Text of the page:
The arrival of B, the woman with that red suitcase, doesn't exactly disturb this relationship - that would be far too much a cliché, and too unlikely - but it does, perhaps, cast a light on it and give Dougie a few days in which things are not as usual. B is a strange visitor at a strange time of year - it is Winter, not Summer - and she seems to draw out a strangeness in Dougie, too. Her having arrived in his life, he studies and considers her. There's an air of mystery to her - why is she here, how did she find the place, what is she doing? - which isn't resolved, but a sense we aren't seeing the whole picture (perhaps because Dougie isn't exactly looking in the right places?)
Perfectly captured by the cover image, in which we don't whether we are observing or being observed from the lonely house at night, this is a book of mood and isolation, the nameless little town appearing almost as a world to itself which is infrequently visited and where nobody (even the "hardy young women" of Summer) ever stays. There are plenty of secrets here, in a story that may be short, but makes an impact.
For more information about The Red Suitcase and to order a copy, please see the Nightjar Press website here.
|Design by Henry Steadman|
I'm very grateful to Jo Fletcher Books for an advance copy of Witch Bottle to consider for review.
Witch Bottle is an impressive book, a fusion of classic horror with a story of modern life and broken relationships which left me feeling deeply uneasy.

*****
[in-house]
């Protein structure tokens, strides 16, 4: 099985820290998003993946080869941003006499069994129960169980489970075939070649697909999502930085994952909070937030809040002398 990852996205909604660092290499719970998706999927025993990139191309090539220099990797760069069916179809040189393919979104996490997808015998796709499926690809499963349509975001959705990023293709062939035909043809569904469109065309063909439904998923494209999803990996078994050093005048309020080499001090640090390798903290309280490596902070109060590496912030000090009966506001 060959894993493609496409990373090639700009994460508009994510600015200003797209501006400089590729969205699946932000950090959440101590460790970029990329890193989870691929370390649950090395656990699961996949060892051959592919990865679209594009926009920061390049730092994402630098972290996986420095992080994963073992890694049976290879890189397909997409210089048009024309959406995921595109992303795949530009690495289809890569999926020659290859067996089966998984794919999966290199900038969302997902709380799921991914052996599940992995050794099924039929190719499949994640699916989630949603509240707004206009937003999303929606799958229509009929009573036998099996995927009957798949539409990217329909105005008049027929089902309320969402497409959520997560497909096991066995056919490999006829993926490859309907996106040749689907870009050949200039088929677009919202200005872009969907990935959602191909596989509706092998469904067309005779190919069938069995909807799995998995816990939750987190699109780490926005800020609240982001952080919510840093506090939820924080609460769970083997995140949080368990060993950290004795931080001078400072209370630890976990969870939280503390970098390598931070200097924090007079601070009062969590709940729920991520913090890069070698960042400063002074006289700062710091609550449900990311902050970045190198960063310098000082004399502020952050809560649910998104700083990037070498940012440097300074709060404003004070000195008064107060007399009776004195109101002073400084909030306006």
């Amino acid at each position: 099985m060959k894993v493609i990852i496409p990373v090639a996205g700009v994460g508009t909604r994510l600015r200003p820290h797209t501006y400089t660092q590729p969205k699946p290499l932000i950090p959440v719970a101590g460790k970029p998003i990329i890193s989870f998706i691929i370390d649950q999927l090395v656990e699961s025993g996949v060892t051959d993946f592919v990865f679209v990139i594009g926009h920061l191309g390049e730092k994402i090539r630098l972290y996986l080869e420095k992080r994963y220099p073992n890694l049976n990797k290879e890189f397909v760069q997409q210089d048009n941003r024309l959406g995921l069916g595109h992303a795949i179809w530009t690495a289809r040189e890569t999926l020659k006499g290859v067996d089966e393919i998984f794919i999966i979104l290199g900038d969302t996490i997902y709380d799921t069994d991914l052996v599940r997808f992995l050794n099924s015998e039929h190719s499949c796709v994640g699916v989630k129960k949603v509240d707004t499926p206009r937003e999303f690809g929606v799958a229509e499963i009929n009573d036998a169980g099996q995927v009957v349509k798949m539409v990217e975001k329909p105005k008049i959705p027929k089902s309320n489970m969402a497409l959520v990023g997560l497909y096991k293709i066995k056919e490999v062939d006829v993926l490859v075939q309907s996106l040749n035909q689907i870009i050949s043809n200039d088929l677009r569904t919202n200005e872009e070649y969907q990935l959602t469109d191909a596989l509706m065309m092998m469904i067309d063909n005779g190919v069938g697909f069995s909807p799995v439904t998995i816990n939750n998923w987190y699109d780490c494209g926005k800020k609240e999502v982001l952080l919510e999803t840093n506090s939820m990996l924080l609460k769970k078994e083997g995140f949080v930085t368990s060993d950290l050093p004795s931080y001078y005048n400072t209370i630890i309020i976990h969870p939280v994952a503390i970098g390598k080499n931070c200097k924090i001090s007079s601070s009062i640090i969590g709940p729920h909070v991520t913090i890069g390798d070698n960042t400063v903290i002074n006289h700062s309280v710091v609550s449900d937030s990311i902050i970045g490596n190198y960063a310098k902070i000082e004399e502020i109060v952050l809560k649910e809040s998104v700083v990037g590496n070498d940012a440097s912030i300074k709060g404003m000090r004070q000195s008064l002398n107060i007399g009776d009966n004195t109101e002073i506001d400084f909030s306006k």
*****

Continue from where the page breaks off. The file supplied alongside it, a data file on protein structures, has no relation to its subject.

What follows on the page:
Daniel is a delivery worker. Every morning he wakes before dawn and bikes to the depot where he loads up his van under direction from the Bean, a wiry, enigmatic woman who runs a food wholesaler serving the scattered communities and businesses of western Cumbria. Daniel spends his day driving up and down the fells and along the coast, trying to keep on schedule, juggling his stock and battling with the weather, other van drivers and the vagaries of the customers. When it's going well, he feels like Postman Pat - though the money's not very good. When it's going badly... well, if you read the book you'll find out.
Daniel hasn't always worked like this, living in a house borrowed from an uncle and going nowhere in his career. He used to live in the town with a wife and a daughter: the moment he walked out on them is the opening of the book (occasional chapters give flashbacks to that life, gradually filling in the picture - a nightmare pregnancy for his wife Ellie and dark echoes beyond that to his own childhood). On that day Daniel sees the first hints of the dark and fantastical things that will haunt him on his deliveries, in his lonely cottage and, increasingly, in the relationships he's trying to build. There is something sinister going on out there, in the fields and on the roads. Fletcher matches it with hints of a darker, wider world too: a war that seems to be several notches worse than those we're aware of now, the descent of the health service into uncaring chaos, the repeated justification for a man bullying or abusing women that 'he's a real man, he's how men used to be'.